Then, a very interesting graph from the BOE, which dates back to 2011. Take a few real good looks. And realize that the ‘old lady of Threadneedle Street’ knew, as it undertook that 200% growth in its balance sheet, what, let’s put it mildly, the risks were. As an aside, it may be interesting to note how consumer price level and inflation run in opposite directions.

In the article he posted these graphs in, Mauldin says:

The Cost Of Code Red

In 2011 the Bank of England gave us a paper outlining what they expected to be the consequences of quantitative easing. Note that in the chart below they predict exactly what we have seen. Real (inflation-adjusted) asset prices rise in the initial phase. Nominal demand rises slowly, and there is a lagging effect on real GDP. But note what happens when a central bank begins to flatten out its asset purchases or what is called “broad money” in the graph: real asset prices begin to fall rather precipitously, and consumer price levels rise. I must confess that I look at the graph and scratch my head and go, “I can understand why you might want the first phase, but what in the name of the wide, wide world of sports are you going to do for policy adjustment in the second phase?” Clearly the central bankers thought this QE thing was a good idea, but from my seat in the back of the plane it seems like they are expecting a rather bumpy ride at some point in the future.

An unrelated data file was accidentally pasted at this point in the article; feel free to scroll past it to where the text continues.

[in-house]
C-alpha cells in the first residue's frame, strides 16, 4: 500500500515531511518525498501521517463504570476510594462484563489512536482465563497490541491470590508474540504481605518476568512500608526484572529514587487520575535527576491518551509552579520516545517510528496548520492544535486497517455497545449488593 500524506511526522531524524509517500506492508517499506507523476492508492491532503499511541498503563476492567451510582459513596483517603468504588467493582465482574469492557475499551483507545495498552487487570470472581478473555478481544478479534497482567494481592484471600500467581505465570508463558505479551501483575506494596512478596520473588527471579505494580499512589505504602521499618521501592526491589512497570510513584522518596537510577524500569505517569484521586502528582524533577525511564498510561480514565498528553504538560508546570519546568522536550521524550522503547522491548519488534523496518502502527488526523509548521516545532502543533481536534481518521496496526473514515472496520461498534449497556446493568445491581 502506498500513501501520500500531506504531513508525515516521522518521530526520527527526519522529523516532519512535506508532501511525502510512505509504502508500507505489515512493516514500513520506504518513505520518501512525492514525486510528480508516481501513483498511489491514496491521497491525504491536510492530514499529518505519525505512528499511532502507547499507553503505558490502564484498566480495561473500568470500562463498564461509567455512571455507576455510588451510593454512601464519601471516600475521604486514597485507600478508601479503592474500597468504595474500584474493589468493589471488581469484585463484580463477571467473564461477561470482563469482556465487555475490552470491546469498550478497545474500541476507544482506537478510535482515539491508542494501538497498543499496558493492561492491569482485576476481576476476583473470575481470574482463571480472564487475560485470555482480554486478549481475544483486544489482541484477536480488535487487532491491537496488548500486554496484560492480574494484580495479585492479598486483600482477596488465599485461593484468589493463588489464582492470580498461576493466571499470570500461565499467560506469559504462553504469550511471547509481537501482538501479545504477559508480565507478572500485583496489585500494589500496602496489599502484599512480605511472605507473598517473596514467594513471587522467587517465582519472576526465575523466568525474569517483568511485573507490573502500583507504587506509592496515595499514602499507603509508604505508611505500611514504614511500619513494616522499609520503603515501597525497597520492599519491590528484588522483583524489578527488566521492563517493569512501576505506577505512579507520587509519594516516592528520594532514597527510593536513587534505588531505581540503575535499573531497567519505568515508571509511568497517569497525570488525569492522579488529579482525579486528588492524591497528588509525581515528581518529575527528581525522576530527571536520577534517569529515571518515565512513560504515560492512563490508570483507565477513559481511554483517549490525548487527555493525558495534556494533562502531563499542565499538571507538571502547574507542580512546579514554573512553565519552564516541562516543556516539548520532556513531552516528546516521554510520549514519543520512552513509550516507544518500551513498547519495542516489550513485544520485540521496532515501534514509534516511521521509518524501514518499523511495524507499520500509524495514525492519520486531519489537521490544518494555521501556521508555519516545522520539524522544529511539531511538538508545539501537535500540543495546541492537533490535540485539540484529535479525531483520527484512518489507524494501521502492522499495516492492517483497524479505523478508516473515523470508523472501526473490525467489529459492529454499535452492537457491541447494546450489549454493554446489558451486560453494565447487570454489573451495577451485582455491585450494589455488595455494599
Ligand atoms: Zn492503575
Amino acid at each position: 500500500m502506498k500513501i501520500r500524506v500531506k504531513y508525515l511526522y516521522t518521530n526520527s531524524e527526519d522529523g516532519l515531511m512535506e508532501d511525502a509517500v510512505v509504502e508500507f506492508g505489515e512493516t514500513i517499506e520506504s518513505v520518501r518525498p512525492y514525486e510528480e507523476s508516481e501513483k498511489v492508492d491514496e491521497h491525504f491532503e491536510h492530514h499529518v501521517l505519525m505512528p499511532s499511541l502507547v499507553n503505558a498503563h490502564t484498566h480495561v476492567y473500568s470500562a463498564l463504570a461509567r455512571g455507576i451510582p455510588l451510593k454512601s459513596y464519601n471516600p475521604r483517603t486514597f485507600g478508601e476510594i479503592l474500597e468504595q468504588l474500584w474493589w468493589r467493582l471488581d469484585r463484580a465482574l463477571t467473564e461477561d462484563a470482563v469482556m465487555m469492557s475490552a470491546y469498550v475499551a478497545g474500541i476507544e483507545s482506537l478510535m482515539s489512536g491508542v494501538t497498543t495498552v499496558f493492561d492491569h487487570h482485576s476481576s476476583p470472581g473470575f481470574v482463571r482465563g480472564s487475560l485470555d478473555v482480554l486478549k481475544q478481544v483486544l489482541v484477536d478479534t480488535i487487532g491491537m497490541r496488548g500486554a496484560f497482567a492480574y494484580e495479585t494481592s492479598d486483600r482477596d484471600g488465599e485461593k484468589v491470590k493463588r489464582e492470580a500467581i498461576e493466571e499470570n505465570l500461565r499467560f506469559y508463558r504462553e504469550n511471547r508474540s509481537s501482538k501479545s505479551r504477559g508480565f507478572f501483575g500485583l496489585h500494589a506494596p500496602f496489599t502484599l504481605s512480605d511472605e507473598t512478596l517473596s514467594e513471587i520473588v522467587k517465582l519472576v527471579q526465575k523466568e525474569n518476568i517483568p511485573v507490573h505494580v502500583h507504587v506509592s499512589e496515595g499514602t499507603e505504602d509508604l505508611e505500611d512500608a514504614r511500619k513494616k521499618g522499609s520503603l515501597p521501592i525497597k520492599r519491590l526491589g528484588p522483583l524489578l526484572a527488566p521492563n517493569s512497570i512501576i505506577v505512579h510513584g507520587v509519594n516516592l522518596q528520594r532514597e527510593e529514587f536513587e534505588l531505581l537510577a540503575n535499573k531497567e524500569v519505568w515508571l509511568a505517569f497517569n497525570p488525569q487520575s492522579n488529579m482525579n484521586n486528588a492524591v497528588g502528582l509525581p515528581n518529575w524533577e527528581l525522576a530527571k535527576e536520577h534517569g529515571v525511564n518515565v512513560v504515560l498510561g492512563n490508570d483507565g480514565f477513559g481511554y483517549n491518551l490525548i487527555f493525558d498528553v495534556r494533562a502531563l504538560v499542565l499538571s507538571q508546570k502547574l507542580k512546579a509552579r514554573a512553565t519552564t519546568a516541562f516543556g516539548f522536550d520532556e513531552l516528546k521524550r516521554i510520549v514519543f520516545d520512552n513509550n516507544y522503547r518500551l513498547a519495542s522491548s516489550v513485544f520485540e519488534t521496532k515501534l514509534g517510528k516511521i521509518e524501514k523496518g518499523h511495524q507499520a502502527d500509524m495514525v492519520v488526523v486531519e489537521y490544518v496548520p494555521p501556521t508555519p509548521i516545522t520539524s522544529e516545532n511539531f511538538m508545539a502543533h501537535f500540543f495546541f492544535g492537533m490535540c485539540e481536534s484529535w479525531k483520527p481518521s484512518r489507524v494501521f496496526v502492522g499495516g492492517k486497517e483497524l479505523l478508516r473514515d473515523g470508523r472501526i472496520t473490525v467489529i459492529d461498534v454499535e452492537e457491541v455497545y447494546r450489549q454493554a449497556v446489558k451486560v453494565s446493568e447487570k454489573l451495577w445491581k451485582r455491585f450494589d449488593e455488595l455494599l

I think the key line in that is: “what [..] are you going to do for policy adjustment in the second phase?“, because there doesn’t seem to be any policy available to stop the “second phase”. And that is essential when it comes to US housing (and many other asset classes in the global economy).

Mauldin continues to quote an interview from Finanz und Wirtschaft with William White, the former chief economist of the BIS: